Last week the Nuffield Trust and the Kings Fund published Home Truths which looked at the state of social care for older people. It highlighted yet again the parlous state of the social care sector saying
“The social care system in its current form is struggling to meet the needs of older people. Six consecutive years of cuts to local authority budgets have seen 26 per cent fewer people get help. No one has a full picture of what has happened to older people who are no longer entitled to publicly funded care: the human and financial costs to them and those who care for them are mounting”
For the report they interviewed third sector organisations, NHS staff and people from local authorities who are the ones at the sharp of trying to hold together an increasingly thin safety net of social care services.
One theme that emerged strongly from local authority interviewees was the need for people to take more personal responsibility but also for their families and communities to do the same
“‘Asset-based approaches’ and increasing individuals’ ‘social capital’ were frequently described as necessary solutions to the lack of capacity in social care. These were defined as building up local volunteering schemes, ‘encouraging neighbourliness’, community participation, ‘revitalising’ the VCS, more involvement from friends and family, and better self-management”
This was neatly encapsulated in this quote from a local authority officer
“We ask individuals first of all what they can do for themselves, and then we turn to the family and say ‘What can they do’, then to the local community and say ‘What can you do’, then only after that do we think about what the council should do”
No one would dispute that older people should be encouraged and enabled to do all they can for themselves but it’s my experience in over 20 years of working with older people,that the vast majority only go near social services when they feel they have no other option. Most older people I’ve worked with carry on doing all they can for themselves to the point where it can become dangerous or destroy their quality of life.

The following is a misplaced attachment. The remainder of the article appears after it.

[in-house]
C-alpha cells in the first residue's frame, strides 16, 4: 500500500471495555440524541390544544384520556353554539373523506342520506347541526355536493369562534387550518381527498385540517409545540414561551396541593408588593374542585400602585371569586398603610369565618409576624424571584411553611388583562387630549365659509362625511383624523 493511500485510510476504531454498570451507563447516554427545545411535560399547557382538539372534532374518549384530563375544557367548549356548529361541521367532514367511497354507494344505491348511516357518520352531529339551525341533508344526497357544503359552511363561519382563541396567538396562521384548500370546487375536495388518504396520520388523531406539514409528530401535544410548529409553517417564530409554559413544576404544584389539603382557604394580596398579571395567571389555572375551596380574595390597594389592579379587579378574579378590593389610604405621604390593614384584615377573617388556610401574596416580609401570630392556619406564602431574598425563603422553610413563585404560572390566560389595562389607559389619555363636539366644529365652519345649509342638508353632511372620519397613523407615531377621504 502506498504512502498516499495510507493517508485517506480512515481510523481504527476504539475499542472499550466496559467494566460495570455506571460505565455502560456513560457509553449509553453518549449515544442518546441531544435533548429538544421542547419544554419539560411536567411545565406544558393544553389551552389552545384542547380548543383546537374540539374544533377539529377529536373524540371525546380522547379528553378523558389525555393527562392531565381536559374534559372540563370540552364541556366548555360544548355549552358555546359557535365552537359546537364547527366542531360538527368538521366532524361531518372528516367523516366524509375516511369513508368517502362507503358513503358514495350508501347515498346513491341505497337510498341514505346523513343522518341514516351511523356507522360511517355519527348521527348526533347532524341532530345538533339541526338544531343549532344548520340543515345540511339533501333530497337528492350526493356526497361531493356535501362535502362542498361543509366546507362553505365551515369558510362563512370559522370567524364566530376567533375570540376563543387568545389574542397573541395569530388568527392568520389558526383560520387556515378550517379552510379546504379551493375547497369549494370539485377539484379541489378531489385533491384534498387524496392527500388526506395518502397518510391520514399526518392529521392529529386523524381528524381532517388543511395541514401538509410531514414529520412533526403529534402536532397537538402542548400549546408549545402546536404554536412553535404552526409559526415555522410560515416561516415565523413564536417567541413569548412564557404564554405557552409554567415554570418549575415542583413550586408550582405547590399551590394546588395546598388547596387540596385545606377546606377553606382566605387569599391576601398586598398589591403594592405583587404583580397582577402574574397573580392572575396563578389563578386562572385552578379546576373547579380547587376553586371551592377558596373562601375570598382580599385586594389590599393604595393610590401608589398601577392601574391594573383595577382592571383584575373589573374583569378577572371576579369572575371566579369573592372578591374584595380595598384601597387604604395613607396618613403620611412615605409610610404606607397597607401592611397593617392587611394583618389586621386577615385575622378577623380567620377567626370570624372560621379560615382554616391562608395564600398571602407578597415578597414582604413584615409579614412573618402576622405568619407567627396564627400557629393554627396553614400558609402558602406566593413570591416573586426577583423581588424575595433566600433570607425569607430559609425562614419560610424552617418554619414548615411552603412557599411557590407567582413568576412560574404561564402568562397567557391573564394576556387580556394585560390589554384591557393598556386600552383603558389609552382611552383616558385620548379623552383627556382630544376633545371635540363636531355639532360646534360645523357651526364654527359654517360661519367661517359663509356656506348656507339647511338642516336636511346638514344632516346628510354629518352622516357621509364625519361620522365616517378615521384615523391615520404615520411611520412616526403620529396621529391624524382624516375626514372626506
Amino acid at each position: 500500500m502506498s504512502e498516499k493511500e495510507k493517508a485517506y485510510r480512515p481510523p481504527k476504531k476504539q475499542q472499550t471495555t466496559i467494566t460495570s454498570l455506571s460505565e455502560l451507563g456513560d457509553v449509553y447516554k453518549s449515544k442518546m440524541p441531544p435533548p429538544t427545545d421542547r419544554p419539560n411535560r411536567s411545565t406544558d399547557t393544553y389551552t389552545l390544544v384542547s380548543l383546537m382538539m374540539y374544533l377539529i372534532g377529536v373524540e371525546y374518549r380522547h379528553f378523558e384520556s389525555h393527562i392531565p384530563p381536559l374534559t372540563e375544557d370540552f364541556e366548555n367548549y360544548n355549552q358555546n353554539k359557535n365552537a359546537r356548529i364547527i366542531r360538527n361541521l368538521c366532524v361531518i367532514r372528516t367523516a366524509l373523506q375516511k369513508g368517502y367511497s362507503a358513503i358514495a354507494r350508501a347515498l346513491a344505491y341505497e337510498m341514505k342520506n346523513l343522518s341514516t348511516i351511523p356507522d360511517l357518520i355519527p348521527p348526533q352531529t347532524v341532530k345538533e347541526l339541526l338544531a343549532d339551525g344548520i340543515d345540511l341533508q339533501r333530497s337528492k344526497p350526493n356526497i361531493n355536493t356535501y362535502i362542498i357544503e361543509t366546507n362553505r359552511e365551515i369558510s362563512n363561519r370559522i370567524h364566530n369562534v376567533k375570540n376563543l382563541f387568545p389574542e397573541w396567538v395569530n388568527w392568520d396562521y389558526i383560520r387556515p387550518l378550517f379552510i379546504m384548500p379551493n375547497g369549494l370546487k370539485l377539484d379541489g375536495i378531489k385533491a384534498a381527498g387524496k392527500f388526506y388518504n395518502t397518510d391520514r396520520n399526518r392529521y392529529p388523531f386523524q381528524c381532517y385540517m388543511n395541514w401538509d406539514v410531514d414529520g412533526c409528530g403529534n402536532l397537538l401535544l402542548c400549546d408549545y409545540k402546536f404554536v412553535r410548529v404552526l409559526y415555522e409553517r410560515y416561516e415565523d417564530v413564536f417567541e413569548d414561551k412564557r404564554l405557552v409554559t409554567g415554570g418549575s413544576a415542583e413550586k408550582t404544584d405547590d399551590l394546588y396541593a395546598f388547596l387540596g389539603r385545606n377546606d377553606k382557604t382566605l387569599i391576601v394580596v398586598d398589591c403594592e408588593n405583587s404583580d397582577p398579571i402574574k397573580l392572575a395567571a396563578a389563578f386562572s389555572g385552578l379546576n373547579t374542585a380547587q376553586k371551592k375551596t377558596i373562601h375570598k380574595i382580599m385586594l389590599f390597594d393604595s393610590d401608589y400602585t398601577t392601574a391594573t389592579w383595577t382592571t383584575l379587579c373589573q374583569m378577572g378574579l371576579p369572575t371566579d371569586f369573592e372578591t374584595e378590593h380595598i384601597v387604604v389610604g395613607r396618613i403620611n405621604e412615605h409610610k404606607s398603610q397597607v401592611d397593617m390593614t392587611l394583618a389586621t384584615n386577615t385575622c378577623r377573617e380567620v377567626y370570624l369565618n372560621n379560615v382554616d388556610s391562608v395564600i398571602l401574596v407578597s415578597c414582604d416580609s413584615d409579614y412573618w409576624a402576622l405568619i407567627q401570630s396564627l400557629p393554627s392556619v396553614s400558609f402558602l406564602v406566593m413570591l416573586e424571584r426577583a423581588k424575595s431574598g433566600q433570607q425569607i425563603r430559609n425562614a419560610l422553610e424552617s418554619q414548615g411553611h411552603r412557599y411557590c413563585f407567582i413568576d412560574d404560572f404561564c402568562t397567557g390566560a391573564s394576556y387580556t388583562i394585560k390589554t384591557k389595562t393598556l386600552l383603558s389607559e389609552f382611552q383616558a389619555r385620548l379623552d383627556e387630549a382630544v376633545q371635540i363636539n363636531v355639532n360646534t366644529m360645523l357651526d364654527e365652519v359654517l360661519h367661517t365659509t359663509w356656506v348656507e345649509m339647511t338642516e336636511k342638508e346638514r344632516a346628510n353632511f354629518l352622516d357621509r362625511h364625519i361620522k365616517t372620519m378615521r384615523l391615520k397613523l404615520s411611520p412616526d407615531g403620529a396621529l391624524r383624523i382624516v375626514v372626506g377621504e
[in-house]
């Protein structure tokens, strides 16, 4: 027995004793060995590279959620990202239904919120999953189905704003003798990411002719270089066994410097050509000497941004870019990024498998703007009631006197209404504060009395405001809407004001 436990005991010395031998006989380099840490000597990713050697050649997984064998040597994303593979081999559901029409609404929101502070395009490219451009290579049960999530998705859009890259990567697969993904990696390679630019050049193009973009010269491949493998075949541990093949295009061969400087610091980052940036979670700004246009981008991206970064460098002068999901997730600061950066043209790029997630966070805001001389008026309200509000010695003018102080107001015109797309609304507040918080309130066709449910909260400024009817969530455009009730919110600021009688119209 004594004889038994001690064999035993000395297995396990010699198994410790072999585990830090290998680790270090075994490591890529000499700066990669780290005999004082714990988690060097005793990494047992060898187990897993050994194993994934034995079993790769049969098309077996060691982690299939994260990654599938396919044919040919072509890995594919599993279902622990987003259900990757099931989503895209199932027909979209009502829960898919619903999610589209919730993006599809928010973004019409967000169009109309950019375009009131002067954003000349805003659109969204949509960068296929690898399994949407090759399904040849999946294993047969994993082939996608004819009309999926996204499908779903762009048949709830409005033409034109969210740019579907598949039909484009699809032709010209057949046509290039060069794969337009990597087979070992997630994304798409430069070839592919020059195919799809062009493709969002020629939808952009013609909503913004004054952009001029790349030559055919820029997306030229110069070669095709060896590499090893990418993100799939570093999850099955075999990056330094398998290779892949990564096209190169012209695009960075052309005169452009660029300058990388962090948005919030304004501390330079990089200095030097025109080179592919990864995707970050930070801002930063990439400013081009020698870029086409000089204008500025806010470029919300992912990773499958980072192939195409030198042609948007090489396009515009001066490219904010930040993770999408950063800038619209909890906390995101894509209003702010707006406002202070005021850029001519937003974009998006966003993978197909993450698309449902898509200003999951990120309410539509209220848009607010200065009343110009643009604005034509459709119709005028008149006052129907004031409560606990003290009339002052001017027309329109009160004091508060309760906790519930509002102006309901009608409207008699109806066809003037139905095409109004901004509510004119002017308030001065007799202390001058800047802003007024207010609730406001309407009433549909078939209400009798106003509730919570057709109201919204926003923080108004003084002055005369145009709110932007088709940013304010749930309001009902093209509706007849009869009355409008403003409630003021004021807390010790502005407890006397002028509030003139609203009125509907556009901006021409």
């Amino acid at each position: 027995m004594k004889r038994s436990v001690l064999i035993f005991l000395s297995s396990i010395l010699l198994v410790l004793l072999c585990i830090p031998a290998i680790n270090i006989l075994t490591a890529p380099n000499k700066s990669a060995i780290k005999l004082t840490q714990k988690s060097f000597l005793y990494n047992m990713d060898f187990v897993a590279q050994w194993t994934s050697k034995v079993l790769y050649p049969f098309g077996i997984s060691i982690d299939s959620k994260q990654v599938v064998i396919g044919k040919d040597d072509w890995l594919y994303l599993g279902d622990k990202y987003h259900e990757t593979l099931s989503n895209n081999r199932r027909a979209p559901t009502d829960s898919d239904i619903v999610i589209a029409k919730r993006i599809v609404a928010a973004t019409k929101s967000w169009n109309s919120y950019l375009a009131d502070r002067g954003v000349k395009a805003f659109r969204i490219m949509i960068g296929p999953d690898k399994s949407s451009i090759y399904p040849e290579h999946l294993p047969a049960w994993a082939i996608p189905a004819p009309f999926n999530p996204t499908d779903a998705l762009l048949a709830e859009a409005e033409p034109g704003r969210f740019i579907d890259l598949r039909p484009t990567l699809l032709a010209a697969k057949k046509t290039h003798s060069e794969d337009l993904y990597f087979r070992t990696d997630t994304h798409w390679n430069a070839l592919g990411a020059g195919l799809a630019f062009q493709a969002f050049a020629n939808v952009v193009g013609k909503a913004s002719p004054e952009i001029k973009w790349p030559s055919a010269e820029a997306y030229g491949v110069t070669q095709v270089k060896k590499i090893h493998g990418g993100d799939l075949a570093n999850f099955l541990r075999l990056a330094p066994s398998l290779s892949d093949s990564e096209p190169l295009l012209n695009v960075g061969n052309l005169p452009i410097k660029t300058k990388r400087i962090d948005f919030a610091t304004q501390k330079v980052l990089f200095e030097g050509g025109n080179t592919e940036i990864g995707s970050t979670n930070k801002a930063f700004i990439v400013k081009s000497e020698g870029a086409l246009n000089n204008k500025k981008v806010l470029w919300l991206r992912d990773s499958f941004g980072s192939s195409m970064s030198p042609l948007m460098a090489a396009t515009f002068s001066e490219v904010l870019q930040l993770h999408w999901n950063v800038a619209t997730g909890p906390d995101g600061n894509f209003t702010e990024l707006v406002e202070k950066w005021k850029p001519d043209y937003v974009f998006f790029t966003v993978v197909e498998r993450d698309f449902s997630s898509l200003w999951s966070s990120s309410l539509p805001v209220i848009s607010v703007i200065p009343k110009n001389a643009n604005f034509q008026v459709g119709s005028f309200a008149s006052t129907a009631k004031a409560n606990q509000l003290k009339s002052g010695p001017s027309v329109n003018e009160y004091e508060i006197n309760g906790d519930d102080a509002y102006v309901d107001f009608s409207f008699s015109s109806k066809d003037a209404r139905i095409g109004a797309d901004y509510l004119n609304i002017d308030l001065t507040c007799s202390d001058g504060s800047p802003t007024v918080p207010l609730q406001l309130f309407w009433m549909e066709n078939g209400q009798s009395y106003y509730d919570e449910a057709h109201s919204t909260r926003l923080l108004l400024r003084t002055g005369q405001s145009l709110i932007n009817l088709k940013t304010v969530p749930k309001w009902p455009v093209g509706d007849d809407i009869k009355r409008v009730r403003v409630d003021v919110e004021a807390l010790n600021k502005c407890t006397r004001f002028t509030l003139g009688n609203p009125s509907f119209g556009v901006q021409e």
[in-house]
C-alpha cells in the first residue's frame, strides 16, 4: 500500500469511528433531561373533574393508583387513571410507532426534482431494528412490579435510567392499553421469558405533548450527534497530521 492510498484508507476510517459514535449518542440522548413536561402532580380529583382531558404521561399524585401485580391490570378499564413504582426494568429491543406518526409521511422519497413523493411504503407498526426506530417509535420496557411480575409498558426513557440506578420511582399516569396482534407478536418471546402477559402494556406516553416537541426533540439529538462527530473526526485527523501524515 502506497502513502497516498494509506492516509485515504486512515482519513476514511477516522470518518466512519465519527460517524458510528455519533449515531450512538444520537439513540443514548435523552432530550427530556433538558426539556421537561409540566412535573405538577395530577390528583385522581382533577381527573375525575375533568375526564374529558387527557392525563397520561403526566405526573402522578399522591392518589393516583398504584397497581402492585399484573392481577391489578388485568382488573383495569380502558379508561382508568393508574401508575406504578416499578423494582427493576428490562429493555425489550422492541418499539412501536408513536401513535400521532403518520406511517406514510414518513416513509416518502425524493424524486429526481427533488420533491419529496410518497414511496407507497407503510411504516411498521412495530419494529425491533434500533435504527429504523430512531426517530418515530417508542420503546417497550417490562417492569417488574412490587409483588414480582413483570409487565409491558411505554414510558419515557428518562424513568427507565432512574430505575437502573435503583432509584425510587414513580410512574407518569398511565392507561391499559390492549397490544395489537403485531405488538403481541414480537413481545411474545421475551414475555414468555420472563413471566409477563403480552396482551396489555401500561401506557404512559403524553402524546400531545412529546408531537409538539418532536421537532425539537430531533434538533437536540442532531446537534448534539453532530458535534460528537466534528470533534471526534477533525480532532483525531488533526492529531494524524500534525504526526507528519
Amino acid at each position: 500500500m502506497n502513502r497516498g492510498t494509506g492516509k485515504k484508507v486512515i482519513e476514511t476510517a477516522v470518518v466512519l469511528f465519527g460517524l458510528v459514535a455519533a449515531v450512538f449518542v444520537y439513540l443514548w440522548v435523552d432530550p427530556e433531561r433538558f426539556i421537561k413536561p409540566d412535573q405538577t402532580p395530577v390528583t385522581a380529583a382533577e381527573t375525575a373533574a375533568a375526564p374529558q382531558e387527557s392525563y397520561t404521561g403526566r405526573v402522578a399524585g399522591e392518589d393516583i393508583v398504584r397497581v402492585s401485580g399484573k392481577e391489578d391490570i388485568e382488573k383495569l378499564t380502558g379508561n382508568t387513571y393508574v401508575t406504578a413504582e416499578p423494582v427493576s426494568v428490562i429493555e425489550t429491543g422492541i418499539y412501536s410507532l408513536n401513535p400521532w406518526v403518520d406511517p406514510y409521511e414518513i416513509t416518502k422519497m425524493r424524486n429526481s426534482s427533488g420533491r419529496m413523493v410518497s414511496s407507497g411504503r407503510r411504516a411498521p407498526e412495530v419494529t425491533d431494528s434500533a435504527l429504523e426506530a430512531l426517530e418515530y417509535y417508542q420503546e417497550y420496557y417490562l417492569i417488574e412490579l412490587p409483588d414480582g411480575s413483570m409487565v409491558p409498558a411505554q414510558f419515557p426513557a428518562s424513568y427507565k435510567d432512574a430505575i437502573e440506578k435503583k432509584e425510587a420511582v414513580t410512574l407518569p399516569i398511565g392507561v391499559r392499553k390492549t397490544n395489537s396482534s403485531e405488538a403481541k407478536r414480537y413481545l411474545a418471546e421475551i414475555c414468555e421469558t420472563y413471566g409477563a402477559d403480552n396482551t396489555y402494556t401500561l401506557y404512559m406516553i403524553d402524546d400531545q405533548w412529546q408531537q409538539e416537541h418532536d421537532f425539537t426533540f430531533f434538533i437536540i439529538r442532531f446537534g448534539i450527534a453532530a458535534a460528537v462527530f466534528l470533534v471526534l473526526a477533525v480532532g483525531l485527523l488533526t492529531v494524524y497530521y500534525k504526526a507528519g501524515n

But it’s the constant focus on the role of the family with no thought given to those older people who don’t have a family at all or may have one with whom they have limited contact that is incredibly worrying. It’s worth highlighting here that according to Age UK statistics, 12% of people over 65 say they never spend any time with their family. As there are currently 11.6 million people over 65, that’s 120,000 people who have no contact with their family. Add in the fact that 20% of the 23.6 million of people over 50 don’t have children and we are looking at a significant minority of older peope for whom for all sorts of reasons family isn’t an option
But ah I hear you say! They don’t just mean family, they mean friends too, look it’s in all the policy documents “friends and family”; however, according to the Age UK statistics only 35% of people over 65 spent time with friends most or every day in the last 2 weeks, and 12% never spent any time with their friends.
As ever, it’s not that AWOC disagrees with the need to empower and support older people to help themselves or that communities could and should do more to help people as they age. We believe families already do an incredible amount and deserve far more recognition for what they do. What we have a problem with is the continued ignoring of a demographic issue that is not going to go away. Solutions predicated on family and friends are not solutions for everyone and people who don’t fit into the traditional mould of family should not be overlooked. Bluntly people ageing without children have worked and paid their taxes too. It shouldn’t be too much to ask that they are properly considered in planning for ageing and not either completely ignored or put in the “too difficult to deal with” box.